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Ignite your presentation: Secrets from the elevator

September 28, 2009

Recently, I spoke about social innovation at Toronto’s first Ignite Talk. Ignite is a speaker series based upon Pecha Kucha, a presentation style used in creative fields like design and architecture, but increasingly popular amongst business and academic communities.

What I learned from this experience is something every entrepreneur needs to know: how to articulate big ideas in five minutes – the space of an elevator ride.

Since its inception in Seattle, Ignite has quite literally ignited around the world. Latest locations to adopt the talks: London, Portugal and Paris. What makes Ignite so unique – and what I didn’t realize when I was approached to speak – is the format. Ignite Seattle’s tagline should have been the tip off: “Enlighten us, but make it quick.”

Each speaker has but five short minutes to present a big idea. Speaking points are reinforced by a “locked” PowerPoint presentation of twenty slides on auto-play. The slides are preset to change every fifteen seconds, whether or not the point has been put across. Energy abounds in an Ignite setting. Part nervous tension (speakers and audience alike), part inspiration, the result is one high octane event.

My challenge: to spark the idea of social innovation using the Ignite template. Social innovation, considered a “big” idea due to its complex nature, is challenging to unpack under the best of circumstances. But when the tendency to be verbose would strike, the Ignite format would force me back into the proverbial elevator. Five minutes should suffice to pitch this – or any – big idea.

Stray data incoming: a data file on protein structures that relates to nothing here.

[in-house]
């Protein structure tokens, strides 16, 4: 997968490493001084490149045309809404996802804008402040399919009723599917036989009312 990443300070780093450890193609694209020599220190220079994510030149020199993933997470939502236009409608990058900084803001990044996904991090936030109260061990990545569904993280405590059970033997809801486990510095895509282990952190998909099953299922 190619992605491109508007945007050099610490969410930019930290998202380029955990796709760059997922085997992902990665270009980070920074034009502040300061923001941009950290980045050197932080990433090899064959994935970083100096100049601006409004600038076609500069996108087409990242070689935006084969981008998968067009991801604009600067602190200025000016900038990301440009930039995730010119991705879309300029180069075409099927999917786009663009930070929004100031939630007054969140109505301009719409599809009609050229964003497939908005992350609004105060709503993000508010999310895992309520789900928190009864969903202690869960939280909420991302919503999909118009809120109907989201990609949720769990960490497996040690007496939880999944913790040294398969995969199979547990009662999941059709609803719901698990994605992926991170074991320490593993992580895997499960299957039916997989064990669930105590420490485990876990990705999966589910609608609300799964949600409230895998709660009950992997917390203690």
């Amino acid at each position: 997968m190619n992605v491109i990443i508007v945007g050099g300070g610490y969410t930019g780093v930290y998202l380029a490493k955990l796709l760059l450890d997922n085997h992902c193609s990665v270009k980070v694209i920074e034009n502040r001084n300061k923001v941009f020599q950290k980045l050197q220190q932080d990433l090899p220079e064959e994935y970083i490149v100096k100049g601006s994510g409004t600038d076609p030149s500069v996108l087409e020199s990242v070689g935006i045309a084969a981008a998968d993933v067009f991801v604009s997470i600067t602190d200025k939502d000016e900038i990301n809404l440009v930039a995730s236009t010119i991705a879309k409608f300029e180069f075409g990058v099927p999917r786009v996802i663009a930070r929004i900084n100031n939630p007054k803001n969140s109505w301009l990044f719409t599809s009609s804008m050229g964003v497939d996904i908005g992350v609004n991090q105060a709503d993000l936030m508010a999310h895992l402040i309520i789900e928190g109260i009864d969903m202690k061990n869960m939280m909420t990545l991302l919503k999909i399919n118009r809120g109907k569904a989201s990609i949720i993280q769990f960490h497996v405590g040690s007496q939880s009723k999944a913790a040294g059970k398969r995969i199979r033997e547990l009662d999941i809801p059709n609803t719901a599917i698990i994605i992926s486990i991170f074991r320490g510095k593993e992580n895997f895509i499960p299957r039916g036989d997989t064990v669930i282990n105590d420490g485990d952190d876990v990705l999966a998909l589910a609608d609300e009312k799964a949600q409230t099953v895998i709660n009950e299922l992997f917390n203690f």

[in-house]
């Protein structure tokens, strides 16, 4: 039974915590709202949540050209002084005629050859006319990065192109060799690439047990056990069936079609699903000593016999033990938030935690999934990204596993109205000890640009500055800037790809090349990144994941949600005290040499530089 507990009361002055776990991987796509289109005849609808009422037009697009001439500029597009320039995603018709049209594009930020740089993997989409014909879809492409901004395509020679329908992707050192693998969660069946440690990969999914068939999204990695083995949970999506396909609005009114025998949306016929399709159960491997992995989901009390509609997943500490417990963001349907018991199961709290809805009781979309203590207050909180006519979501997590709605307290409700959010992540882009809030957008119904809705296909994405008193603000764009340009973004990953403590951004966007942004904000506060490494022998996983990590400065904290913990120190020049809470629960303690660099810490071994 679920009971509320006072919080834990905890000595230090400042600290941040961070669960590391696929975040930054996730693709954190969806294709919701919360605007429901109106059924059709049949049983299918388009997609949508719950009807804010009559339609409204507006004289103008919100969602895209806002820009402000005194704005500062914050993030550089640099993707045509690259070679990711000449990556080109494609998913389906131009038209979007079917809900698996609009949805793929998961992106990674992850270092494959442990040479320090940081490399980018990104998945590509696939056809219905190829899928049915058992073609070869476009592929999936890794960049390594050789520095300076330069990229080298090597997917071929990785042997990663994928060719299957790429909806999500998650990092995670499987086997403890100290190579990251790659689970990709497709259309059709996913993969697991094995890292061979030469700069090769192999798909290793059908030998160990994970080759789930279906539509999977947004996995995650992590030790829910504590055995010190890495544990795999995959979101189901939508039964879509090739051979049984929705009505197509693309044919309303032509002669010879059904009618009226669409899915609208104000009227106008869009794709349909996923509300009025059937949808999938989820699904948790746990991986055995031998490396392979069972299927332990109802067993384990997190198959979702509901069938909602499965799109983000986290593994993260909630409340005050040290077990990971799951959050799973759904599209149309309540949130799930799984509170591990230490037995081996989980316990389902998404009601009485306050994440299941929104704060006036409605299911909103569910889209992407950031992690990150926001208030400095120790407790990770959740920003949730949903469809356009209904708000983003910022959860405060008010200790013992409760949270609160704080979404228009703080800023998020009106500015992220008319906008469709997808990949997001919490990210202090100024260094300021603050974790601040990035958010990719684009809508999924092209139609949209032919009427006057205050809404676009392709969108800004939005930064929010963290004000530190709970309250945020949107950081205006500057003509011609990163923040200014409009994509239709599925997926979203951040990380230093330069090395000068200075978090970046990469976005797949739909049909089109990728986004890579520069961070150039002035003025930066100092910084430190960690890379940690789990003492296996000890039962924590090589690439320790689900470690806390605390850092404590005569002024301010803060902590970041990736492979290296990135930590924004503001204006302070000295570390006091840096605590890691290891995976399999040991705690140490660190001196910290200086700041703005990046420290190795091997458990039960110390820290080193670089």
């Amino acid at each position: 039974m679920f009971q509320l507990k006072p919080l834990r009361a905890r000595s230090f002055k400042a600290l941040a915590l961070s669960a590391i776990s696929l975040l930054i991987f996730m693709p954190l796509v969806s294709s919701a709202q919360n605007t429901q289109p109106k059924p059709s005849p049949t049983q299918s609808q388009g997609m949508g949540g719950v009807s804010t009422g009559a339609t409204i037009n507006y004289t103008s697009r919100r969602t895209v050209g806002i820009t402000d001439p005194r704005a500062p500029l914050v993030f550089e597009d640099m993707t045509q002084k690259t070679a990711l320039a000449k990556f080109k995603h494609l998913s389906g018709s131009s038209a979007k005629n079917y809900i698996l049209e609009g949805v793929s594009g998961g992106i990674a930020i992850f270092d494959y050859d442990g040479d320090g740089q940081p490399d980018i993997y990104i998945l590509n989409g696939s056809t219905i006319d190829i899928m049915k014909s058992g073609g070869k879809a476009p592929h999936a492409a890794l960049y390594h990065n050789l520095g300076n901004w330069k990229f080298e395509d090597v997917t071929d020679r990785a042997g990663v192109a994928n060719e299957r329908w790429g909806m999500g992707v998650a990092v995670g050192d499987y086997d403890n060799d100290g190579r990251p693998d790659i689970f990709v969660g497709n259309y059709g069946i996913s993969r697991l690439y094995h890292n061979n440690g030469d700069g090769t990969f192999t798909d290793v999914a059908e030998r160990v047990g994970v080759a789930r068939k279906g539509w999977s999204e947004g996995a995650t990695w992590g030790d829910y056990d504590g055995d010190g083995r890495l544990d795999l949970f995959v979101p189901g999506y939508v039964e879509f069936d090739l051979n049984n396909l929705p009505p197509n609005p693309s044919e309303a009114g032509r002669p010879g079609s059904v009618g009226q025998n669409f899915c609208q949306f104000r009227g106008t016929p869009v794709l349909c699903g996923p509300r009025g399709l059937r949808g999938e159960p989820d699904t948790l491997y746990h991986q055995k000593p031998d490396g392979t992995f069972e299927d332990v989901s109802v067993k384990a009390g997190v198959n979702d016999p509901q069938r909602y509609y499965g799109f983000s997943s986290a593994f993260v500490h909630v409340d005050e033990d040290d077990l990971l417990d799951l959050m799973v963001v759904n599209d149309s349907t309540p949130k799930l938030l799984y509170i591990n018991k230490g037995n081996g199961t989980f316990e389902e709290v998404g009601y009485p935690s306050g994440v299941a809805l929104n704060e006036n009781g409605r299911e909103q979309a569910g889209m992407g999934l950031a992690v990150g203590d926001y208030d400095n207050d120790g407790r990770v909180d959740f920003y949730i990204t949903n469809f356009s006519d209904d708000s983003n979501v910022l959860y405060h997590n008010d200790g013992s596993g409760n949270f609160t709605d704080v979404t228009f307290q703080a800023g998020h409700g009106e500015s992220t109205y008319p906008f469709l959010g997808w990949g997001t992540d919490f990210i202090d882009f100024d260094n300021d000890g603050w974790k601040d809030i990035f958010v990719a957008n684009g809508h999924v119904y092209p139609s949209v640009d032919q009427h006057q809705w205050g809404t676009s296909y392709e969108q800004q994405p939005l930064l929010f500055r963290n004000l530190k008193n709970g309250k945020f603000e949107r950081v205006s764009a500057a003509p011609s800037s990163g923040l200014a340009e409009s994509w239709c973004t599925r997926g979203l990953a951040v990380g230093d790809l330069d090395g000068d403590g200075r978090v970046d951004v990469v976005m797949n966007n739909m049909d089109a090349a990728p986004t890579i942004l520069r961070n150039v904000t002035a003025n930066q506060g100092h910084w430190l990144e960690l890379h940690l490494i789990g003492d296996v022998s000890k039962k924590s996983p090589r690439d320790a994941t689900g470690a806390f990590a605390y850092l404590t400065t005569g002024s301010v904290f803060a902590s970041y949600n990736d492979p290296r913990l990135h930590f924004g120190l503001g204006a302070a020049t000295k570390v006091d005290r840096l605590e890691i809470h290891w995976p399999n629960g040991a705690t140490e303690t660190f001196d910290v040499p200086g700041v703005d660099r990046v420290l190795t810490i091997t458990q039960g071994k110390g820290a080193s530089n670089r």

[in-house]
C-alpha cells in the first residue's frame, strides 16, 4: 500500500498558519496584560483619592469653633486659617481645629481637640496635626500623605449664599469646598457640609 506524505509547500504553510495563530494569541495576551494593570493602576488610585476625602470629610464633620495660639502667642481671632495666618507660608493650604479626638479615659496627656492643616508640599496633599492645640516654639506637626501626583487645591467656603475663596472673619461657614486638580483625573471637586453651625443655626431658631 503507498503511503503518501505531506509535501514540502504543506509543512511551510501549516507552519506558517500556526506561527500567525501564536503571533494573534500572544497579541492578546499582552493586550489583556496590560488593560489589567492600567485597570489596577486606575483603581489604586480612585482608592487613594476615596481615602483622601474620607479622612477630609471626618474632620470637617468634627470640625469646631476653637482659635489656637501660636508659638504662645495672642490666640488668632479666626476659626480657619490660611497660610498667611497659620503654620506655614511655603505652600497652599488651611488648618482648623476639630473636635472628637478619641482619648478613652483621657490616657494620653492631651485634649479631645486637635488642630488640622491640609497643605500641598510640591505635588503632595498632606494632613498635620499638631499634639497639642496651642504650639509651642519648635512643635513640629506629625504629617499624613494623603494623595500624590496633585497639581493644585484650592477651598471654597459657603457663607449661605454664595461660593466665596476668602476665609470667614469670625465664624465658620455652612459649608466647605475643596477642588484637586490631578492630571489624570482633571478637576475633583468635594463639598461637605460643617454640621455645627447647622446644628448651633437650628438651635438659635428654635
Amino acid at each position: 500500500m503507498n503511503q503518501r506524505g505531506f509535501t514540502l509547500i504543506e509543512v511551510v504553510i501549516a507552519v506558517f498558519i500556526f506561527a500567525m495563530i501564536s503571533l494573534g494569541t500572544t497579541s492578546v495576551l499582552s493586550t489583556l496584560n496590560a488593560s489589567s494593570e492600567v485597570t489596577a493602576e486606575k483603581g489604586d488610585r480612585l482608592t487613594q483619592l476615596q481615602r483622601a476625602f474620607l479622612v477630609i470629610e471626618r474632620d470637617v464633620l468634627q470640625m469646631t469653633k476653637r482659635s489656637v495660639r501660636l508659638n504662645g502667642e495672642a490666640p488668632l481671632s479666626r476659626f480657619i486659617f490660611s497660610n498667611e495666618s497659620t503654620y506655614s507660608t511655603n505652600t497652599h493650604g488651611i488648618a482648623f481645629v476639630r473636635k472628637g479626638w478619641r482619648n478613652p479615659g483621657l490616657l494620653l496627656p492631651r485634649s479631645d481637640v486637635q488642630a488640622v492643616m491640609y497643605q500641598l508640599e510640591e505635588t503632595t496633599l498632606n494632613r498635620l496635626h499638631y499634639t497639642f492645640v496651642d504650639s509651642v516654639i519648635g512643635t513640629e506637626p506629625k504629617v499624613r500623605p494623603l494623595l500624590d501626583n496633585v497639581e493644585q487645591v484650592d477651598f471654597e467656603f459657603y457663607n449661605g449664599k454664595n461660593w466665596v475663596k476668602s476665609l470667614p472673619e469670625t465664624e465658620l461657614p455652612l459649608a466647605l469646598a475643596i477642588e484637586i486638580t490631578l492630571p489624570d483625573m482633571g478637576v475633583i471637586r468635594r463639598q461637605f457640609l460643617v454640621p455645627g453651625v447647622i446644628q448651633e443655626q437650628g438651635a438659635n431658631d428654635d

In the days leading up to the event, I couldn’t help but channel the spirit of American author and naturalist Henry David Thoreau. Thoreau, who famously chronicled his time at Walden Pond, lived in a tiny cabin for two years, two months and two days as an experiment in “simple living”. There, he produced many works including his memoir of Walden Pond, which he was able to condense into the equivalent of one calendar year.

Since I was unable to draw from a simple environment (in Thoreau’s case, the-middle-of-nowhere) as a source of inspiration, my mantra became two words that Thoreau once wisely uttered in reflection: “Simplify, simplify.”

Along with this Thoreau quote, there are a handful of “should-do’s” if you are to become a successful elevator goer. Whether a five-minute pitch, or a 45-minute presentation, these trusty points should help any entrepreneur to articulate a big idea:

  1. Know the format – It wasn’t until 48hrs before the Ignite talk that I found out about the five minute rule (in my defense, I was only asked to speak 72hrs before the event). Before making a presentation, make sure you have discussed time restrictions and structure with the organizers. A panel talk should be designed and delivered differently than a podium talk. It’s also a good policy to be prepared for Q&A even if it’s not required.
  2. Know your audience – In many cities that run Ignite, there is a heavy emphasis on technology, which draws an appropriate audience. In Toronto, however, it was more of a mixed bag: multiple industries, levels of leadership and age groups. The angle, tone and leading points may be different depending on the audience make-up. Ask any stand up comedian: audience can make it or break it, so know what – or who – you are working with.